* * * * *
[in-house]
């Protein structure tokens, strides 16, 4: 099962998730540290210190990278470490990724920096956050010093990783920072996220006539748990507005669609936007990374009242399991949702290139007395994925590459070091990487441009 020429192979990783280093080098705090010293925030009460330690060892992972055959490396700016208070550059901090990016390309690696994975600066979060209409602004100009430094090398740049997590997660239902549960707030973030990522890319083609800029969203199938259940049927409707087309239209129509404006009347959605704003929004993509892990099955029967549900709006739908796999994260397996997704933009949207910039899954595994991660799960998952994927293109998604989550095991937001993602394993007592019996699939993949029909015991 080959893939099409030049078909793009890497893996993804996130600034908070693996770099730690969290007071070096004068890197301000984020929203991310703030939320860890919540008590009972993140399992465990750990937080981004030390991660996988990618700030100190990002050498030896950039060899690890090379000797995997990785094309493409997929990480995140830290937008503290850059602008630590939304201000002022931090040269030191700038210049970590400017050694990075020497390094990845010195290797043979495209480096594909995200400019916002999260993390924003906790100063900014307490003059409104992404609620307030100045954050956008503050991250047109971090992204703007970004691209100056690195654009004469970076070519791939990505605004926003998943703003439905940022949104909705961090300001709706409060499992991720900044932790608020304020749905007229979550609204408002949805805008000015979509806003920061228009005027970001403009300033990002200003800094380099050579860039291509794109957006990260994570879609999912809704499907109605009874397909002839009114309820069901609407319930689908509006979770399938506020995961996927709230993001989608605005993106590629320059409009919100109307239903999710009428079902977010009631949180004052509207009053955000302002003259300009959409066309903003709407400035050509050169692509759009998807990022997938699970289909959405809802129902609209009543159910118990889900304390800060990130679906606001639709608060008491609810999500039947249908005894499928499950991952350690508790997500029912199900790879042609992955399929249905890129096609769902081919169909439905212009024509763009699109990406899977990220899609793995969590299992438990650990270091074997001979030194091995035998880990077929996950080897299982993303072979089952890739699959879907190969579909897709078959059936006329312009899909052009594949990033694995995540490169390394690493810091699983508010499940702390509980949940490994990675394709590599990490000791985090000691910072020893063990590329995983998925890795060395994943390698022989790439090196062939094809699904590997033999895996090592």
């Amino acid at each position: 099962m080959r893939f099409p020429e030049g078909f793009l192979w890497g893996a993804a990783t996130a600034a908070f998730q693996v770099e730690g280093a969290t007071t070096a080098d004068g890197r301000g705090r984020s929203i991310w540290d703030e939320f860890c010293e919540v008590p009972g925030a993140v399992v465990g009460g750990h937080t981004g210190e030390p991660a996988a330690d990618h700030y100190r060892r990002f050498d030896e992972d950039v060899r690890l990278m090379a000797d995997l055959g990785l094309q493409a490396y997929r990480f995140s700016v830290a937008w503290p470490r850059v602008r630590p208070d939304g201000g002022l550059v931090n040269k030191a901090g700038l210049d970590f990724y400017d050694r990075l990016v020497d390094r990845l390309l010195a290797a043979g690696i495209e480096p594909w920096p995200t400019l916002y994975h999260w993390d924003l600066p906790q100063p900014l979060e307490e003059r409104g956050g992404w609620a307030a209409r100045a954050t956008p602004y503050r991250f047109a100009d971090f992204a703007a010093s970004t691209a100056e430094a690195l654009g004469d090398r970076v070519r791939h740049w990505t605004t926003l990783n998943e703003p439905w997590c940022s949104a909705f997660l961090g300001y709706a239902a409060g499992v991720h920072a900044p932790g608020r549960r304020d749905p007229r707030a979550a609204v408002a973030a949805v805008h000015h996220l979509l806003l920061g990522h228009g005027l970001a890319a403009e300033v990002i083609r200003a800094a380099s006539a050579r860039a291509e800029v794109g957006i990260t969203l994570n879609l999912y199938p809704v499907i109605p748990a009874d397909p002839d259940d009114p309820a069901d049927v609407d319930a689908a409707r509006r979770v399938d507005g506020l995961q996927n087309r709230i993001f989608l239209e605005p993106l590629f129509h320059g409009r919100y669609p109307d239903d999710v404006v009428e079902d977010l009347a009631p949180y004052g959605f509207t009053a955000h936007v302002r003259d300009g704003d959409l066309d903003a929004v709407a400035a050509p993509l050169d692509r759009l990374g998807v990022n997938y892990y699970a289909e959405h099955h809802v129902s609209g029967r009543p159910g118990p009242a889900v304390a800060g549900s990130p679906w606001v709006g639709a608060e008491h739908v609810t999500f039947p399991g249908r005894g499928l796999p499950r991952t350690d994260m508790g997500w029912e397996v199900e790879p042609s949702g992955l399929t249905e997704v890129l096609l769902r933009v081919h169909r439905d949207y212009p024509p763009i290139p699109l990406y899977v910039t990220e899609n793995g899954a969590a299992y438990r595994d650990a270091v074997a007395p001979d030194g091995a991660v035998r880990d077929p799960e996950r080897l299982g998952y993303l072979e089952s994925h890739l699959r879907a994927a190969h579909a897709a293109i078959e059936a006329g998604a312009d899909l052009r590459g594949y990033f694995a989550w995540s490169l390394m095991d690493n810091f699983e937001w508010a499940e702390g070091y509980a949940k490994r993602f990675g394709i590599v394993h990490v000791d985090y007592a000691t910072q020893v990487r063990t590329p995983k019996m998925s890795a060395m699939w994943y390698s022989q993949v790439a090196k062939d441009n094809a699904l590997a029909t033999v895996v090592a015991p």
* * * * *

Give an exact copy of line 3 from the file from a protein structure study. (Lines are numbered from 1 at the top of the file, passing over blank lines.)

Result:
């Amino acid at each position: 099962m080959r893939f099409p020429e030049g078909f793009l192979w890497g893996a993804a990783t996130a600034a908070f998730q693996v770099e730690g280093a969290t007071t070096a080098d004068g890197r301000g705090r984020s929203i991310w540290d703030e939320f860890c010293e919540v008590p009972g925030a993140v399992v465990g009460g750990h937080t981004g210190e030390p991660a996988a330690d990618h700030y100190r060892r990002f050498d030896e992972d950039v060899r690890l990278m090379a000797d995997l055959g990785l094309q493409a490396y997929r990480f995140s700016v830290a937008w503290p470490r850059v602008r630590p208070d939304g201000g002022l550059v931090n040269k030191a901090g700038l210049d970590f990724y400017d050694r990075l990016v020497d390094r990845l390309l010195a290797a043979g690696i495209e480096p594909w920096p995200t400019l916002y994975h999260w993390d924003l600066p906790q100063p900014l979060e307490e003059r409104g956050g992404w609620a307030a209409r100045a954050t956008p602004y503050r991250f047109a100009d971090f992204a703007a010093s970004t691209a100056e430094a690195l654009g004469d090398r970076v070519r791939h740049w990505t605004t926003l990783n998943e703003p439905w997590c940022s949104a909705f997660l961090g300001y709706a239902a409060g499992v991720h920072a900044p932790g608020r549960r304020d749905p007229r707030a979550a609204v408002a973030a949805v805008h000015h996220l979509l806003l920061g990522h228009g005027l970001a890319a403009e300033v990002i083609r200003a800094a380099s006539a050579r860039a291509e800029v794109g957006i990260t969203l994570n879609l999912y199938p809704v499907i109605p748990a009874d397909p002839d259940d009114p309820a069901d049927v609407d319930a689908a409707r509006r979770v399938d507005g506020l995961q996927n087309r709230i993001f989608l239209e605005p993106l590629f129509h320059g409009r919100y669609p109307d239903d999710v404006v009428e079902d977010l009347a009631p949180y004052g959605f509207t009053a955000h936007v302002r003259d300009g704003d959409l066309d903003a929004v709407a400035a050509p993509l050169d692509r759009l990374g998807v990022n997938y892990y699970a289909e959405h099955h809802v129902s609209g029967r009543p159910g118990p009242a889900v304390a800060g549900s990130p679906w606001v709006g639709a608060e008491h739908v609810t999500f039947p399991g249908r005894g499928l796999p499950r991952t350690d994260m508790g997500w029912e397996v199900e790879p042609s949702g992955l399929t249905e997704v890129l096609l769902r933009v081919h169909r439905d949207y212009p024509p763009i290139p699109l990406y899977v910039t990220e899609n793995g899954a969590a299992y438990r595994d650990a270091v074997a007395p001979d030194g091995a991660v035998r880990d077929p799960e996950r080897l299982g998952y993303l072979e089952s994925h890739l699959r879907a994927a190969h579909a897709a293109i078959e059936a006329g998604a312009d899909l052009r590459g594949y990033f694995a989550w995540s490169l390394m095991d690493n810091f699983e937001w508010a499940e702390g070091y509980a949940k490994r993602f990675g394709i590599v394993h990490v000791d985090y007592a000691t910072q020893v990487r063990t590329p995983k019996m998925s890795a060395m699939w994943y390698s022989q993949v790439a090196k062939d441009n094809a699904l590997a029909t033999v895996v090592a015991p």